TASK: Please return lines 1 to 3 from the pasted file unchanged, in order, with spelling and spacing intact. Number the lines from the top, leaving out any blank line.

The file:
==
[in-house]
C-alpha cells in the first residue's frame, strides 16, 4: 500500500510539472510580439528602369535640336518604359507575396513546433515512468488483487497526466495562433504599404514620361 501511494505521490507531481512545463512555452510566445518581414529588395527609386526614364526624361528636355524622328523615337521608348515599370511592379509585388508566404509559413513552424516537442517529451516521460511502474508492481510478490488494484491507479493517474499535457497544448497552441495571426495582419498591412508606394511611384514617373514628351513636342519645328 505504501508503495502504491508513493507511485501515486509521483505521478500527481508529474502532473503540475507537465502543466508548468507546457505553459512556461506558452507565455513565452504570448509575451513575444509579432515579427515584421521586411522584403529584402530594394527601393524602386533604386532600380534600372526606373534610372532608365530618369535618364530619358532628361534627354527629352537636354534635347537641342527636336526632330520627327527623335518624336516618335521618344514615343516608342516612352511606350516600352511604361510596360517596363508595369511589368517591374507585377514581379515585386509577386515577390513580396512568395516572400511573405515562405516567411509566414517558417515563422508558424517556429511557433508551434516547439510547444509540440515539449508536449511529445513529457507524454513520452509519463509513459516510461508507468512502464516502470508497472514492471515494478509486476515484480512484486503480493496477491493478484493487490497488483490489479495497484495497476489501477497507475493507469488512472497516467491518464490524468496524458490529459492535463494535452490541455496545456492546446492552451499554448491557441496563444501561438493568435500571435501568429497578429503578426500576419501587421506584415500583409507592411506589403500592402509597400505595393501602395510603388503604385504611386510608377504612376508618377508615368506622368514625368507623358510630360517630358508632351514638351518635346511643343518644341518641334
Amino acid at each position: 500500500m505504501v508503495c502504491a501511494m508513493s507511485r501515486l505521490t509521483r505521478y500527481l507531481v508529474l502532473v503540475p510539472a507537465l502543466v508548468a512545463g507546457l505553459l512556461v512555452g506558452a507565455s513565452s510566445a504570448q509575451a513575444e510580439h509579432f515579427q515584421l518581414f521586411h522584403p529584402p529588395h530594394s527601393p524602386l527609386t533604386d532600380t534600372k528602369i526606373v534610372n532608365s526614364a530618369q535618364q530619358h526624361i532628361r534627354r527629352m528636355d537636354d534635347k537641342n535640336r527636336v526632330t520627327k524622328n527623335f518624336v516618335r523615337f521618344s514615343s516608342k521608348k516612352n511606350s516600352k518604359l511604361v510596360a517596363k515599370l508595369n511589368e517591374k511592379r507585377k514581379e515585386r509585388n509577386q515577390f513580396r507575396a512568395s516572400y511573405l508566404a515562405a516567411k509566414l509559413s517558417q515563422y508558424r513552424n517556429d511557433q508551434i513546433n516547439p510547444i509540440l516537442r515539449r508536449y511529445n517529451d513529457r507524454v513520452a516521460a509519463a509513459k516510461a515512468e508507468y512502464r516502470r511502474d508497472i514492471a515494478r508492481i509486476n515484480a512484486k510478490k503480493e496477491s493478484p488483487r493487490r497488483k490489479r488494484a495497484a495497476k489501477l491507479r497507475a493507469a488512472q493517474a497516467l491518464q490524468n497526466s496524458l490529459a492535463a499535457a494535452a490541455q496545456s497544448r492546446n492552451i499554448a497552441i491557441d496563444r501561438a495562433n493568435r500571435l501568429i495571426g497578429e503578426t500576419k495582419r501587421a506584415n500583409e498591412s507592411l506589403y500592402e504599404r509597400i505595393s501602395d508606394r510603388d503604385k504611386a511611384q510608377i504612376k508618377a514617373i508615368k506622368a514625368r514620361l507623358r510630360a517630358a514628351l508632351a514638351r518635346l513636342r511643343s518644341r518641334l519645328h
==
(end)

[in-house]
C-alpha cells in the first residue's frame, strides 16, 4: 500500500510539472510580439528602369535640336518604359507575396513546433515512468488483487497526466495562433504599404514620361 501511494505521490507531481512545463512555452510566445518581414529588395527609386526614364526624361528636355524622328523615337521608348515599370511592379509585388508566404509559413513552424516537442517529451516521460511502474508492481510478490488494484491507479493517474499535457497544448497552441495571426495582419498591412508606394511611384514617373514628351513636342519645328 505504501508503495502504491508513493507511485501515486509521483505521478500527481508529474502532473503540475507537465502543466508548468507546457505553459512556461506558452507565455513565452504570448509575451513575444509579432515579427515584421521586411522584403529584402530594394527601393524602386533604386532600380534600372526606373534610372532608365530618369535618364530619358532628361534627354527629352537636354534635347537641342527636336526632330520627327527623335518624336516618335521618344514615343516608342516612352511606350516600352511604361510596360517596363508595369511589368517591374507585377514581379515585386509577386515577390513580396512568395516572400511573405515562405516567411509566414517558417515563422508558424517556429511557433508551434516547439510547444509540440515539449508536449511529445513529457507524454513520452509519463509513459516510461508507468512502464516502470508497472514492471515494478509486476515484480512484486503480493496477491493478484493487490497488483490489479495497484495497476489501477497507475493507469488512472497516467491518464490524468496524458490529459492535463494535452490541455496545456492546446492552451499554448491557441496563444501561438493568435500571435501568429497578429503578426500576419501587421506584415500583409507592411506589403500592402509597400505595393501602395510603388503604385504611386510608377504612376508618377508615368506622368514625368507623358510630360517630358508632351514638351518635346511643343518644341518641334
Amino acid at each position: 500500500m505504501v508503495c502504491a501511494m508513493s507511485r501515486l505521490t509521483r505521478y500527481l507531481v508529474l502532473v503540475p510539472a507537465l502543466v508548468a512545463g507546457l505553459l512556461v512555452g506558452a507565455s513565452s510566445a504570448q509575451a513575444e510580439h509579432f515579427q515584421l518581414f521586411h522584403p529584402p529588395h530594394s527601393p524602386l527609386t533604386d532600380t534600372k528602369i526606373v534610372n532608365s526614364a530618369q535618364q530619358h526624361i532628361r534627354r527629352m528636355d537636354d534635347k537641342n535640336r527636336v526632330t520627327k524622328n527623335f518624336v516618335r523615337f521618344s514615343s516608342k521608348k516612352n511606350s516600352k518604359l511604361v510596360a517596363k515599370l508595369n511589368e517591374k511592379r507585377k514581379e515585386r509585388n509577386q515577390f513580396r507575396a512568395s516572400y511573405l508566404a515562405a516567411k509566414l509559413s517558417q515563422y508558424r513552424n517556429d511557433q508551434i513546433n516547439p510547444i509540440l516537442r515539449r508536449y511529445n517529451d513529457r507524454v513520452a516521460a509519463a509513459k516510461a515512468e508507468y512502464r516502470r511502474d508497472i514492471a515494478r508492481i509486476n515484480a512484486k510478490k503480493e496477491s493478484p488483487r493487490r497488483k490489479r488494484a495497484a495497476k489501477l491507479r497507475a493507469a488512472q493517474a497516467l491518464q490524468n497526466s496524458l490529459a492535463a499535457a494535452a490541455q496545456s497544448r492546446n492552451i499554448a497552441i491557441d496563444r501561438a495562433n493568435r500571435l501568429i495571426g497578429e503578426t500576419k495582419r501587421a506584415n500583409e498591412s507592411l506589403y500592402e504599404r509597400i505595393s501602395d508606394r510603388d503604385k504611386a511611384q510608377i504612376k508618377a514617373i508615368k506622368a514625368r514620361l507623358r510630360a517630358a514628351l508632351a514638351r518635346l513636342r511643343s518644341r518641334l519645328h